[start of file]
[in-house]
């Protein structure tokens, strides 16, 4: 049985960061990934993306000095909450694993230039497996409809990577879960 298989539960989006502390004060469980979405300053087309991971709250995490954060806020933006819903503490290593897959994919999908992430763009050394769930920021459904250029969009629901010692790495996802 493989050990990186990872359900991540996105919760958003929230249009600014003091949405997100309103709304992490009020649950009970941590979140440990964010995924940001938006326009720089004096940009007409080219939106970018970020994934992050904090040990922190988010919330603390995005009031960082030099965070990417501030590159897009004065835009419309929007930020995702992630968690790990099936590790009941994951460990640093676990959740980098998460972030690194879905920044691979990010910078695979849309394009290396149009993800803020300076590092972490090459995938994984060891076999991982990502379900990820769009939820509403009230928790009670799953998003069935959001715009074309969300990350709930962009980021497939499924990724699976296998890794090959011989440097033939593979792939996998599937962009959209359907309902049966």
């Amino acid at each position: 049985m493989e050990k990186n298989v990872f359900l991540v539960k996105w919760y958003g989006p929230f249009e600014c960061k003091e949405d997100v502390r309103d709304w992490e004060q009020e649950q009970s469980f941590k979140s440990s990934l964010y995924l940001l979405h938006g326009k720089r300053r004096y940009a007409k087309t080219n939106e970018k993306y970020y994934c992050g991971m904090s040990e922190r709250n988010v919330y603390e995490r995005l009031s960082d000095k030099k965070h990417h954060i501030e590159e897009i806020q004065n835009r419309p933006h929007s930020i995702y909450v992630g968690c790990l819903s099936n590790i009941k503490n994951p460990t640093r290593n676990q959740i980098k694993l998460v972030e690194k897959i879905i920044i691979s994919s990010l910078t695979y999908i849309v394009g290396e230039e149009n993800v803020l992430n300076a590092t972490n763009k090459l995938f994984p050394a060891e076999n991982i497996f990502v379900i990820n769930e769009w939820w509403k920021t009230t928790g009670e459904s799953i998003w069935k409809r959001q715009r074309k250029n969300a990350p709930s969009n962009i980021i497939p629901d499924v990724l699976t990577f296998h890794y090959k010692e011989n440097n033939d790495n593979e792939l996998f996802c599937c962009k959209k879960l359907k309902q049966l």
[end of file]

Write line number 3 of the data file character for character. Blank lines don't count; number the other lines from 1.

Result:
């Amino acid at each position: 049985m493989e050990k990186n298989v990872f359900l991540v539960k996105w919760y958003g989006p929230f249009e600014c960061k003091e949405d997100v502390r309103d709304w992490e004060q009020e649950q009970s469980f941590k979140s440990s990934l964010y995924l940001l979405h938006g326009k720089r300053r004096y940009a007409k087309t080219n939106e970018k993306y970020y994934c992050g991971m904090s040990e922190r709250n988010v919330y603390e995490r995005l009031s960082d000095k030099k965070h990417h954060i501030e590159e897009i806020q004065n835009r419309p933006h929007s930020i995702y909450v992630g968690c790990l819903s099936n590790i009941k503490n994951p460990t640093r290593n676990q959740i980098k694993l998460v972030e690194k897959i879905i920044i691979s994919s990010l910078t695979y999908i849309v394009g290396e230039e149009n993800v803020l992430n300076a590092t972490n763009k090459l995938f994984p050394a060891e076999n991982i497996f990502v379900i990820n769930e769009w939820w509403k920021t009230t928790g009670e459904s799953i998003w069935k409809r959001q715009r074309k250029n969300a990350p709930s969009n962009i980021i497939p629901d499924v990724l699976t990577f296998h890794y090959k010692e011989n440097n033939d790495n593979e792939l996998f996802c599937c962009k959209k879960l359907k309902q049966l």